I've been having some talks on #prolog about the best way to implement effects in logic programming languages and have come across some really good information, due in large part to "ski" who hangs out on #prolog.

There seem to be quite a few ways to implement effects for I/O. I'm not sure exactly at this point how many of them will be appropriate to implementing non-monotonic logic, by which I mean allowing the data store to grow/shrink.

Apparently the Monad strategy can move into the logic programming scene without too much difficulty. There are even a few papers about using monads in lambda-prolog that I've come across lately. This method has a lot going for it, as it seems to have worked fairly well in haskell and clean.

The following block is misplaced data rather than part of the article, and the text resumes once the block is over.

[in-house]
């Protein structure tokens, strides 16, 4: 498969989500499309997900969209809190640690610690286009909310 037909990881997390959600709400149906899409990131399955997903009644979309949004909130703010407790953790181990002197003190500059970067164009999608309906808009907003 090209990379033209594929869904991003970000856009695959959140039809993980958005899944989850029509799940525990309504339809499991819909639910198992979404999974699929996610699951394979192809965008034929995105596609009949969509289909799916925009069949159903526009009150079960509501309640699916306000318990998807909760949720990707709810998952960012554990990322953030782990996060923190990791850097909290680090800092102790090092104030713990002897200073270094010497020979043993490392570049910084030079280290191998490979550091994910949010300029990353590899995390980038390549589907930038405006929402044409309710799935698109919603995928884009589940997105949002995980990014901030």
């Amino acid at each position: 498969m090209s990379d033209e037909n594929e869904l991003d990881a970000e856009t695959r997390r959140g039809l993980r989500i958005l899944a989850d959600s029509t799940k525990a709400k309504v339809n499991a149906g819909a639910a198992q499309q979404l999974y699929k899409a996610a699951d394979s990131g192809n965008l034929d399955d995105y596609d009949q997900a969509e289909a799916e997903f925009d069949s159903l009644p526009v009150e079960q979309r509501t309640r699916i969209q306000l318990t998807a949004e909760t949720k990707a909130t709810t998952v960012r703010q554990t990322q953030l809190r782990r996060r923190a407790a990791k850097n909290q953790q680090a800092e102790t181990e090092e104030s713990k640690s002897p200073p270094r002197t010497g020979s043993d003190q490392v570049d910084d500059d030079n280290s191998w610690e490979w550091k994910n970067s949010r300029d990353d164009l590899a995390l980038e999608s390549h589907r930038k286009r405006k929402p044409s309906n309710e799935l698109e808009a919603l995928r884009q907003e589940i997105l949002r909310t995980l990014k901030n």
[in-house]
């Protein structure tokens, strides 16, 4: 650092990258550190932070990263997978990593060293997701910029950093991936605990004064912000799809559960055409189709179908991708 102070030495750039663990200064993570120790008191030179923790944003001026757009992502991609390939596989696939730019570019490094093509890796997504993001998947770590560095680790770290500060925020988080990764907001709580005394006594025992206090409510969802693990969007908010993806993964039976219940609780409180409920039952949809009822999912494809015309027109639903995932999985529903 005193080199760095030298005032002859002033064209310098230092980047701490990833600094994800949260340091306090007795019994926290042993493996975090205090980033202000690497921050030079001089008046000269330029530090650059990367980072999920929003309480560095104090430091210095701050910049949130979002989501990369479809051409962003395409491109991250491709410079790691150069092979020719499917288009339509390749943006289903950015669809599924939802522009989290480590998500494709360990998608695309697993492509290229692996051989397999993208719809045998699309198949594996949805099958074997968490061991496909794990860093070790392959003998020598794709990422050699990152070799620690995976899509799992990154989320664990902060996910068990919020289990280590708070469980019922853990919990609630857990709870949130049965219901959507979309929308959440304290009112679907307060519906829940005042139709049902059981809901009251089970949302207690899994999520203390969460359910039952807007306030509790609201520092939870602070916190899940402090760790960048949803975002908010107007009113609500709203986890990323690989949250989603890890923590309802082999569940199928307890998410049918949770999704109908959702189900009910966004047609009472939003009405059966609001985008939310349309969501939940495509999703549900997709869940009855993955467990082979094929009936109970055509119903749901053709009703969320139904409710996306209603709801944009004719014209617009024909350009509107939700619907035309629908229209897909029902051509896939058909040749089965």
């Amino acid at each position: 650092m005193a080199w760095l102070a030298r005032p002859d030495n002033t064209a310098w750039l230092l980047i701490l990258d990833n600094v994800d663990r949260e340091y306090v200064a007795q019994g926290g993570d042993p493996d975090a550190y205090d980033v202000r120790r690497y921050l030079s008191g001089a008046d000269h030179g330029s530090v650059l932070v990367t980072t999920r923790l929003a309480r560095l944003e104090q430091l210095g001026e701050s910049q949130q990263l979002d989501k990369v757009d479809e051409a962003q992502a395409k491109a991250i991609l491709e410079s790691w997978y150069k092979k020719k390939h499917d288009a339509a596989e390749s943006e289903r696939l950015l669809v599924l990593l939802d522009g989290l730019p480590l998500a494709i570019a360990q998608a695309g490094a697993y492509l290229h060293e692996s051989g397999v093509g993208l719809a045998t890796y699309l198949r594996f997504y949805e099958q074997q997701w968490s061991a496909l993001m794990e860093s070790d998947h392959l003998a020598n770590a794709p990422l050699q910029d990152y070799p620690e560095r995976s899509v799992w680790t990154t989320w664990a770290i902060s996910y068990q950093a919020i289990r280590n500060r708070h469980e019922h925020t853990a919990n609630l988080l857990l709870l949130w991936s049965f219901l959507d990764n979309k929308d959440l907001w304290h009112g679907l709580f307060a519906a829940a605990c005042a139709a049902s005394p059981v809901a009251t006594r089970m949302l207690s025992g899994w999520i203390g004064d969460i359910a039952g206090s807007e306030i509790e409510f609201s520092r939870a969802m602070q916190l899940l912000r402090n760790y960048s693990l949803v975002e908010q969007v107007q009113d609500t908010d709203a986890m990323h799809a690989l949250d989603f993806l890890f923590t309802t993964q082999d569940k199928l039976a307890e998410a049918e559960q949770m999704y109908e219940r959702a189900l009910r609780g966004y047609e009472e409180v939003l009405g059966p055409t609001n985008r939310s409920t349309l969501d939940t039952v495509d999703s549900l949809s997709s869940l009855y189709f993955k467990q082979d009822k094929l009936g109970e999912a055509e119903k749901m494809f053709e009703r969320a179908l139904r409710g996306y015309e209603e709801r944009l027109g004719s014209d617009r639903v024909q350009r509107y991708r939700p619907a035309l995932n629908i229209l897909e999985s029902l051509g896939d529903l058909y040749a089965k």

Another way is using linearity. This has a lot of appeal since linear logic has a well understood declarative semantics and it doesn't force us to use higher order constructs in order to achieve I/O. I'm not sure how this would …

There seem to be quite a few ways to implement effects for I/O. I'm not sure exactly at this point how many of them will be appropriate to implementing non-monotonic logic, by which I mean allowing the data store to grow/shrink.

Apparently the Monad strategy can move into the logic programming scene without too much difficulty. There are even a few papers about using monads in lambda-prolog that I've come across lately. This method has a lot going for it, as it seems to have worked fairly well in haskell and clean.

Another way is using linearity. This has a lot of appeal since linear logic has a well understood declarative semantics and it doesn't force us to use higher order constructs in order to achieve I/O. I'm not sure how this would …